In a display of deft politics the Democrats united through spite, against McCain. They were whole once again as speaker after speaker lined up to pound on McCain. Governors, senators and representatives tapped in and out to pummel the presumptive Republican candidate up until Hillary herself made the stage. By the time Hillary entered the ring the straw man effigy of McCain was dazed and stunned after some six hours of punishment. Throughout the madness of the crowd it was almost as if the voice of Mortal Kombat’s Shang Tsung pronounced from on high: “Finish him!”
But before that moment you have to appreciate the blows that rained down upon McCain. Really these blogs are long enough and there would be just no way to repeat all the put-downs. Needless to say, McCain was getting be-bopped and scatted on so many times the whole affair was beginning to resemble a furious barrage of political yo-mama jokes.
“They say the George Bush came into office on third base [after the Clinton years]. Well if that’s the case he then stole 2nd, and McCain cheered him on every step of the way.” –Ohio Governor, Ted Strickland.
“Well being from Kansas we’re familiar with the term there’s no place like home. But John McCain’s version seems to be ‘there’s no place like home or home or home or home…”-- Kathleen Sebelius, Kansas Governor.
Oh no she didn’t!
“McCain says he’s a maverick. But when you vote 95 percent with Bush this year, that’s not being a maverick, that’s called being a sidekick.”-- Sen. Robert Casey Jr., P.A.
“No way, no how, no McCain,” Clinton said warming her up speech. Moving in a way that was both grateful and sympathetic to her supporters, the party and Obama. Clinton graciously recalled meeting young veterans, a mother without health insurance battling cancer, the pleas of a family one paycheck away from poverty. Invoking these figures Hillary spoke directly to her loyal soldiers.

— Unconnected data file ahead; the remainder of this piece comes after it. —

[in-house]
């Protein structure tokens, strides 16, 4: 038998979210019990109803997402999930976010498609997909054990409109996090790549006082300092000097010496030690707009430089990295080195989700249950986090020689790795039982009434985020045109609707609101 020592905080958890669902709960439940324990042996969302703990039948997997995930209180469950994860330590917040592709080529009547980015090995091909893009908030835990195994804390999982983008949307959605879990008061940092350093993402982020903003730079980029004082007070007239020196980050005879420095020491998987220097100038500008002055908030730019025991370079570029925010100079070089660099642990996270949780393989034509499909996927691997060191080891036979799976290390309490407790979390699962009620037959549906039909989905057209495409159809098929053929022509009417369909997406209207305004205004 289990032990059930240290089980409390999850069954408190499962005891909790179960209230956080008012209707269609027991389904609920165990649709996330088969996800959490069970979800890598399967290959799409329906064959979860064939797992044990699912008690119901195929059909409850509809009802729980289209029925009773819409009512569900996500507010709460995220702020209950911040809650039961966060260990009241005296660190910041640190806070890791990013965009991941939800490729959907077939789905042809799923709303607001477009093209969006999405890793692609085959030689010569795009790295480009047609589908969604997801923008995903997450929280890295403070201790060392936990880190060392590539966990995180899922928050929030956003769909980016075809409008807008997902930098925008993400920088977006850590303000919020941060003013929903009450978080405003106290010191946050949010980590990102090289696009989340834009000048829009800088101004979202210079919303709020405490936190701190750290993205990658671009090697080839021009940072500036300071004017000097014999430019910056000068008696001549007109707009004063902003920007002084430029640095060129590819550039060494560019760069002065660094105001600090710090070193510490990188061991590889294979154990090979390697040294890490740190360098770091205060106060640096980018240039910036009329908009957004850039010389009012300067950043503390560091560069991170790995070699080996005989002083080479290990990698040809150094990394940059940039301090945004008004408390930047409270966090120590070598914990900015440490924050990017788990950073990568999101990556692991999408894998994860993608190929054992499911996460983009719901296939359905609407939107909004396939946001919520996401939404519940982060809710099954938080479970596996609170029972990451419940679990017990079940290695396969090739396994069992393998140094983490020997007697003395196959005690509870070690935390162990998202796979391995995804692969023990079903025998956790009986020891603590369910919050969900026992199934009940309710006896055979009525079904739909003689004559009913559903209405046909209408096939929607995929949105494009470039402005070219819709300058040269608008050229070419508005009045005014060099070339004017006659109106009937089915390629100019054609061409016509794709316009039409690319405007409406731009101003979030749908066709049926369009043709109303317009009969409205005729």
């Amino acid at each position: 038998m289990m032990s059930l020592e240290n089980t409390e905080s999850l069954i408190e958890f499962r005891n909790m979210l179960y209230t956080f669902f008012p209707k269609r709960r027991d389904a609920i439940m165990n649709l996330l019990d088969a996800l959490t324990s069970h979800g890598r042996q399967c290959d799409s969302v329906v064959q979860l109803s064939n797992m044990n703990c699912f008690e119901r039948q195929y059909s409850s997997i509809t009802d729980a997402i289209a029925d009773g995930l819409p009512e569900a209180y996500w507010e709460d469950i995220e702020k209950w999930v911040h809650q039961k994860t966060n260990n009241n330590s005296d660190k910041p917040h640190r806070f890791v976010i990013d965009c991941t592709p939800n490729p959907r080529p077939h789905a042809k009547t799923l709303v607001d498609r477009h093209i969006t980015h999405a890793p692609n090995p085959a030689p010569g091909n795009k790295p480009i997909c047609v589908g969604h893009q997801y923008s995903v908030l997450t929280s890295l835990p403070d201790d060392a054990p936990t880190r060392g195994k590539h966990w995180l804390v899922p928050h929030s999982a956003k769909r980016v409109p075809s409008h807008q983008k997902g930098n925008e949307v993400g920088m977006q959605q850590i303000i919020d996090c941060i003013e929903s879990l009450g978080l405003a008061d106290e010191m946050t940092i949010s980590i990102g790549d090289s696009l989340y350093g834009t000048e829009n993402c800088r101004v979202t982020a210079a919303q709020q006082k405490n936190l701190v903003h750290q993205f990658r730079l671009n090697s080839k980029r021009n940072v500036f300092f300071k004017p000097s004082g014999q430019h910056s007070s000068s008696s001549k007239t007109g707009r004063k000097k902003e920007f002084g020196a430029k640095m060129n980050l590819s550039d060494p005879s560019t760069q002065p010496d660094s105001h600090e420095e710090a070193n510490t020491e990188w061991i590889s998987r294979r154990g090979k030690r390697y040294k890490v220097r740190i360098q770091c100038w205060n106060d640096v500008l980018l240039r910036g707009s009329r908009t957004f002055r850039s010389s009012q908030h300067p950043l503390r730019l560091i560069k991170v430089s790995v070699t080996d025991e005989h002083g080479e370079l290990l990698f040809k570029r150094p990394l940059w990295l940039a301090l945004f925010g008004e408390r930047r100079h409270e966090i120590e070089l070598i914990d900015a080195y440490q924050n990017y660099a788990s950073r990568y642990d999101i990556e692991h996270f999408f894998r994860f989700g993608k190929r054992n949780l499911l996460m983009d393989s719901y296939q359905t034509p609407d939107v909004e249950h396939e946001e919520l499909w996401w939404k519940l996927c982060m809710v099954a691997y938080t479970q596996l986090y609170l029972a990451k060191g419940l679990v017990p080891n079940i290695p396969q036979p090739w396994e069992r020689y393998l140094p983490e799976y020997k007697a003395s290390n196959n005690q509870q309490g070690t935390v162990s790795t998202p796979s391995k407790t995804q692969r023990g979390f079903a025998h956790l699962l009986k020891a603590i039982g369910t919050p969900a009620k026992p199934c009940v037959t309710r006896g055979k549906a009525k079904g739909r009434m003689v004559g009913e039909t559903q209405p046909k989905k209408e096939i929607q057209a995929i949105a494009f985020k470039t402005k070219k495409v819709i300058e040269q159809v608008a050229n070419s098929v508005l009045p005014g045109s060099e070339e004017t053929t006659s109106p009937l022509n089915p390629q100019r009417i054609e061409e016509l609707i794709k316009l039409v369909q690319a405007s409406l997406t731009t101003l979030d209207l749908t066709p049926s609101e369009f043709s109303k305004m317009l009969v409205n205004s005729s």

“Were you in this campaign just for me or were you in it for the young Marine and others like him? Or the mom struggling with cancer? Or that young boy and his mother surviving on minimum wage? Or for all the people in this country who feel invisible?” Clinton asked in complete sincerity and authority.
The Democrats clearly have taken to a classic good cop/ bad cop routine to win over the public and especially disenchanted Clinton voters. On the one hand, distanced from the punchier attacks, Obama will appeal to unity among Americans, highlighting “post-partisan” working class values. On the other, Clinton and others will beseech their wayward party members through an unrelenting attack on the McCain camp as the greater evil to a not-Clinton presidency.
And so after historical comparisons to the women’s suffrage movement Clinton called upon supporters to recognize the historical import of the present.
“Think about your children and grandchildren come Election Day,” Clinton said. “We’ve got to ensure the choice we make this election honors the sacrifices of those who came before us.”
With a speech punctuated by yells of ‘We love you!’ and roaring applause, Clinton beckoned with open arms her followers back into the fold and with a kick to the gut of the McCain campaign.
“It makes sense that George Bush and John McCain will be together next week in the Twin Cities, because these days they’re awfully hard to tell apart,” Hillary said, pulling the head and spine from the metaphorical McCain, to a standing ovation. (Eric S. Peterson)